There is no such ‘Islamic spirit’

There is no such ‘Islamic spirit’

President Recep Tayyip Erdoğan and Kazakhstan President Nursultan Nazarbayev have just issued a joint declaration on “Islamic convergence.” While I was reading it, I thought about what kind of dream world our political Islamists in Turkey are living in.

The second decade of the 21st century is nearing its end but our dreamers are still in search of a single political platform for the Islamic community. Thus, they assume they can solve global issues with an “Islamic solidarity spirit,” particularly issues in Islamic countries.   

How much do the realities of our time match up with such an expectation? 

The history of Islam has witnessed that the biggest murders were easily committed when power struggles were in question. What happened after the death of Prophet Muhammad? Is it not in the curriculum of our İmam Hatip religious vocational schools? 

Those who are strangling each other in Syria, Iraq, Libya, Yemen and Bahrain are all Muslims. There is no such thing as “Muslim fraternity.”

In international relations, similarly, there are different interests and targets. States cannot just be brothers only because they belong to the same religion. 

In fact, our Islamists also know this. But because they are living in a dream world, they still assume they will be able to solve complicated political and economic issues of today with this concept. The main reason is that they are not equipped with the body of knowledge to understand the world or see the source of today’s problems. 

The PM’s instructions 

Prime Minister Ahmet Davutoğlu convened with mayors from across the country the other day and told them that the Turkish Housing Development Administration (TOKİ) would build buildings in harmony with the cities’ historic architecture. “I’ve told the head of TOKİ clearly: I will personally see all TOKİ projects and there will be no TOKİ constructions that are not in harmony with the authentic architecture of the city,” he said.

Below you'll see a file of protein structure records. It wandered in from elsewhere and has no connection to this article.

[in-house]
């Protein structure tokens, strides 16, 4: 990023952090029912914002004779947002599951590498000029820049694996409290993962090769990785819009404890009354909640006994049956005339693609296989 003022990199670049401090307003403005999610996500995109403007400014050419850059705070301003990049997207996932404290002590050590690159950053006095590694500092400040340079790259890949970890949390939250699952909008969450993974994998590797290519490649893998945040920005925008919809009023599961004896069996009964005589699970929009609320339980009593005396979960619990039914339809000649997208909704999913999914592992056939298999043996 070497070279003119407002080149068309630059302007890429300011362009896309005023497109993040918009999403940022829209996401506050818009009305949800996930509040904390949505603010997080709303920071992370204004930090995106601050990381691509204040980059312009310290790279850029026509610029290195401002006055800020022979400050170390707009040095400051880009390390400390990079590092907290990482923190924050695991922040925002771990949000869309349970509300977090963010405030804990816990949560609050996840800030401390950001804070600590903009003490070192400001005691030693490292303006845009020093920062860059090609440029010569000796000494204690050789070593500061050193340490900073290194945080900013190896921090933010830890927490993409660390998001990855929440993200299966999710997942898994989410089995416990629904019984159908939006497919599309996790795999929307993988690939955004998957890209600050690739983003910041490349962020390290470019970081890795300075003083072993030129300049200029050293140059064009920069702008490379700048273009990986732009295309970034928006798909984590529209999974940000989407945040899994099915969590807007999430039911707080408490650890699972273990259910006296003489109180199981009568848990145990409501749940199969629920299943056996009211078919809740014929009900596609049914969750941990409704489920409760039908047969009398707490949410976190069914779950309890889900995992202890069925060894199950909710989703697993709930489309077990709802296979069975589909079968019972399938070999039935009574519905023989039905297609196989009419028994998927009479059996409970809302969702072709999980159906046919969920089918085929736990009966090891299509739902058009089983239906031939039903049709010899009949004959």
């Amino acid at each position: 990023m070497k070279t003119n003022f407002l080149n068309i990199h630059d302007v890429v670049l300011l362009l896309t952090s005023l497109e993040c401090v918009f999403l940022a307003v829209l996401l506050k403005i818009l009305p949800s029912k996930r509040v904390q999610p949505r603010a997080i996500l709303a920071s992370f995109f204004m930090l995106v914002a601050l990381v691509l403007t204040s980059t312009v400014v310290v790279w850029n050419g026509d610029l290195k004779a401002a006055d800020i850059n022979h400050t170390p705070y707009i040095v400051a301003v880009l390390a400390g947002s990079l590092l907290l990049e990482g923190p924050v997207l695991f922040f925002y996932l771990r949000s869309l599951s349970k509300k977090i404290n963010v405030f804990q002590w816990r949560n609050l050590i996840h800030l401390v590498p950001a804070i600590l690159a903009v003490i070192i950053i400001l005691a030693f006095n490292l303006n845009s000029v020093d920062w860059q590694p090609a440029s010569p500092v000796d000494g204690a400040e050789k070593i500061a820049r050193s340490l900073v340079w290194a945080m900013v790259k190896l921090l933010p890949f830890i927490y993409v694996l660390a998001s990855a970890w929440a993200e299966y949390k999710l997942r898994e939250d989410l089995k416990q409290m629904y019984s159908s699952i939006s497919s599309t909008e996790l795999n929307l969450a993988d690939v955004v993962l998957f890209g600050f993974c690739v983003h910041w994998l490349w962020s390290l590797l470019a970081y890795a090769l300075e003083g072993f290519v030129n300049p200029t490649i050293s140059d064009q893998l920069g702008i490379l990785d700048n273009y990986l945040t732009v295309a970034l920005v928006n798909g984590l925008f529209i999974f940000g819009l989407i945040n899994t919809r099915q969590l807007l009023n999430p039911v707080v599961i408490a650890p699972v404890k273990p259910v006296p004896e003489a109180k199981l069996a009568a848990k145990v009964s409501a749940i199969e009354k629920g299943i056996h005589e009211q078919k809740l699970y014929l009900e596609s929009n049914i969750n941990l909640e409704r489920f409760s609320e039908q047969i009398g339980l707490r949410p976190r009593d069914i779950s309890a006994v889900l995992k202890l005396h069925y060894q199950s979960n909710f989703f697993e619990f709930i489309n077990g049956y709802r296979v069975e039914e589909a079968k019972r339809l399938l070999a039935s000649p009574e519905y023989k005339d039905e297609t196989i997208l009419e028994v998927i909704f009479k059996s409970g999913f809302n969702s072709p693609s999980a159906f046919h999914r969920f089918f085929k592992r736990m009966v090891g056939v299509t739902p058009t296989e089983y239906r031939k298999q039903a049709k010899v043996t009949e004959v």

Davutoğlu has a Ph.D. in political science and international relations. He is a professor and he has written books. But he is not an architect or a city planner. 

Is it a prime minister’s job to supervise architectural projects? No, it is not. If the prime minister wants such an approach to be taken to urbanization, then he should give appropriate instructions and leave the rest to the experts. 

Or does he doubt that his orders will not quite be followed? 

The state and Islam 

During his speech at the Organization of Islamic Cooperation (OIC) summit in Istanbul, Prime Minister Davutoğlu said we needed to do some soul-searching: “The strongest state traditions were born in Islamic lands, but now we are known for civil wars.”

Meanwhile, researcher and journalist Uğur Gürses questioned in daily Hürriyet earlier this week which subject the new president of the Central Bank, Murat Çetinkaya, did his graduate studies in. When he could not find it in the Higher Education Council (YÖK) database, he asked the university and the Central Bank. 

The university did not give details because it was private information. The Central Bank responded by changing Çetinkaya’s C.V. on the Bank’s official website. 

Maybe the information provided by Çetinkaya on his graduate degrees was not quite true. 

The reason I’m saying this is that Davutoğlu referred to Islamic lands as the places where the strongest state traditions were born, but he does not refer to the reason why none of these traditions have persisted until today. 

The reason is these kinds of practices. When rules and institutions have been turned into such “empty” concepts, then you can only talk about clan management, not state administration. And this is the outcome…